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Israel tripContrary to what you may think, there is no need to bring suitcases full of books.  For your academic courses, what we do recommend is to bring books published in the United States that are hard to obtain and more expensive in Israel. If there are books printed in Israel that you need to purchase we will either organize a group purchase or advise you to where to buy them locally.

Important things to remember:

  1. You will receive as a gift from the HUC-JIR Alumni Association  Tikkun Kor'im Ha-Meduyak: Ish Matzliach, B'nei-B'rak: Machon Harav Matzliach,
  2. In past years, students have received as a gift from the Men of Reform Judaism the Jastrow Dictionary of the Talmud. We are hopeful that this tradition will continue for you.
  3. Many teachers put together a reader for their courses, some will be online as well. At registration when you arrive you will be asked to pay for booklets used by teachers instead of or in addition to the required books:
    • NIS 480 for Rabbinic/Education students
    • NIS 800 for Cantorial students
  4. It is worth checking whether the books you need are available online and/or as an app. Shop around for prices on sites such as iBooks, Kindle, Google Books and Nook Books. 
  5. The library on campus has all of the books that you will need.
  6. English language books for pleasure reading are available in the library and at several bookstores in Jerusalem.

 

Biblical History

This course will be taught in the fall 2020 term. Buy the book in the States.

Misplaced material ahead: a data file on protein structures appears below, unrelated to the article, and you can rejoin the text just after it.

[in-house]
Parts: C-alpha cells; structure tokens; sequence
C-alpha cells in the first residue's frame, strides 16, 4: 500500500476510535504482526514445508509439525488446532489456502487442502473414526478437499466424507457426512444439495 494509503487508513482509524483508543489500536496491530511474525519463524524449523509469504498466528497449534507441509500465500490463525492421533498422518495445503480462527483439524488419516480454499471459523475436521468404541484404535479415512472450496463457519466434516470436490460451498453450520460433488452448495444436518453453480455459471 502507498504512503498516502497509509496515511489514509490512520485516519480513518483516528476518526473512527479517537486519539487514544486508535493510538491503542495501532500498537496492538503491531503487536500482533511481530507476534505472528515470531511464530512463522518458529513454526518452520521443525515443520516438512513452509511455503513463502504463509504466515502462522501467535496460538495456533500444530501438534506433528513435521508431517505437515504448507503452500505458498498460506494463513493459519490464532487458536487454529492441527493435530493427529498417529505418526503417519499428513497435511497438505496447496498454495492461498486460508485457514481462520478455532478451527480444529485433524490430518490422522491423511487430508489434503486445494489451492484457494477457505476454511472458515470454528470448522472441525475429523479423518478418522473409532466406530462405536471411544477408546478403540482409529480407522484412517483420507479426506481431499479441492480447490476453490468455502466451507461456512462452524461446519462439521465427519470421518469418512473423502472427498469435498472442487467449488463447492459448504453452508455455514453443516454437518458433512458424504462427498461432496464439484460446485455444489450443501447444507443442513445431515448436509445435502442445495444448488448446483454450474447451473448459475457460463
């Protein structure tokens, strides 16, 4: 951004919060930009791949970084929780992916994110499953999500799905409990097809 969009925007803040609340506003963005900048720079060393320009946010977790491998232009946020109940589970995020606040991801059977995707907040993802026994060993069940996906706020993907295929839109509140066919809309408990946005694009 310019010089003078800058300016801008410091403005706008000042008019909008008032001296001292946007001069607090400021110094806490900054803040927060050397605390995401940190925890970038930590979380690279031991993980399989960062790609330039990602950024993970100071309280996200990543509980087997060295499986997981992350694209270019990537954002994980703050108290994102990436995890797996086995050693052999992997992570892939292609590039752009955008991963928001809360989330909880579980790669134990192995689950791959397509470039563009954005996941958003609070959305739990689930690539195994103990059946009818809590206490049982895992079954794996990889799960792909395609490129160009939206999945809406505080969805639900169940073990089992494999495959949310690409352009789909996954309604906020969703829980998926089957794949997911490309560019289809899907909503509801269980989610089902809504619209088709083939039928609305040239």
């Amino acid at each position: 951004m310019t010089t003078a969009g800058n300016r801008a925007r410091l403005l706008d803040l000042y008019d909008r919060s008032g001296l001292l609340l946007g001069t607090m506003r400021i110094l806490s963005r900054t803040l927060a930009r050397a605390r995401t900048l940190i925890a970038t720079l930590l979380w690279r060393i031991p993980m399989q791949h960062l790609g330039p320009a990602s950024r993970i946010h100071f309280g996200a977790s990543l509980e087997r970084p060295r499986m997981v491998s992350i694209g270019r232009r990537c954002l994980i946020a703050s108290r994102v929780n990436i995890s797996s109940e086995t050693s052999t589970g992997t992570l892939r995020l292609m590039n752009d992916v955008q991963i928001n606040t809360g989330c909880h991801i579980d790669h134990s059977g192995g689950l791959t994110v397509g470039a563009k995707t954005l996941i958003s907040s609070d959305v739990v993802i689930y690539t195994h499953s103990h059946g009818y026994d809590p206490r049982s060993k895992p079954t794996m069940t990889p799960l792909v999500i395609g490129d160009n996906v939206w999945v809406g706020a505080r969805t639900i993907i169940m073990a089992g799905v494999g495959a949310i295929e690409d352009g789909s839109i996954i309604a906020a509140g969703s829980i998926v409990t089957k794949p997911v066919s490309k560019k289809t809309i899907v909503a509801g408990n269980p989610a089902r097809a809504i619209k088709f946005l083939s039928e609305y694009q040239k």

The Oxford History of the Biblical World. Oxford University Press. ed. Coogan, Michael David. 1998.

Available digitally.

 

Hebrew and Grammar

"עברית מן ההתחלה""Ivrit Min Ha'Hatchala", both the yellow and red books. These are only used in Kita Aleph and Bet so if you think you will be in one of those classes and already own the books, bring them. If not, we will organize a group purchase after you arrive. Otherwise, there are no books that you have to bring for Hebrew and Grammar. But expect to buy books here (NIS 100 - 200) according to your Hebrew level.

This book has work pages included in it, and so a hard copy should be purchased.

The following books are available in our library but if you already own them, you might want to bring them (but remember that similar tools are available online and/or as apps):

  •  A Practical Grammar for Classical Hebrew, Jacob Weingreen (Not available digitally)
  • 501 Hebrew Verbs, S. Bolozky (Not available digitially)
  • Rav-Milon Hebrew-English Dictionary (Not available digitally)

  

Israel Seminar

Buy, bring with you and be familiar with it in advance Israel: A History (The Schusterman Series in Israel Studies) by Anita Shapira. Available digitally.

 

Rabbinics

The Rabbinics instructors put together a reader for their courses containing the required readings.
Books that are recommended not mandatory:

  • Introduction to the Talmud and Midrash, H.L. Strack & G. Stemberger, second edition (or later), Minneapolis: Fortress Press 1996.
    • Available digitally.
  • The Cambridge Companion to the Talmud and Rabbinic Literature (eds. C.E. Fonrobert & M.S. Jaffee), Cambridge 2007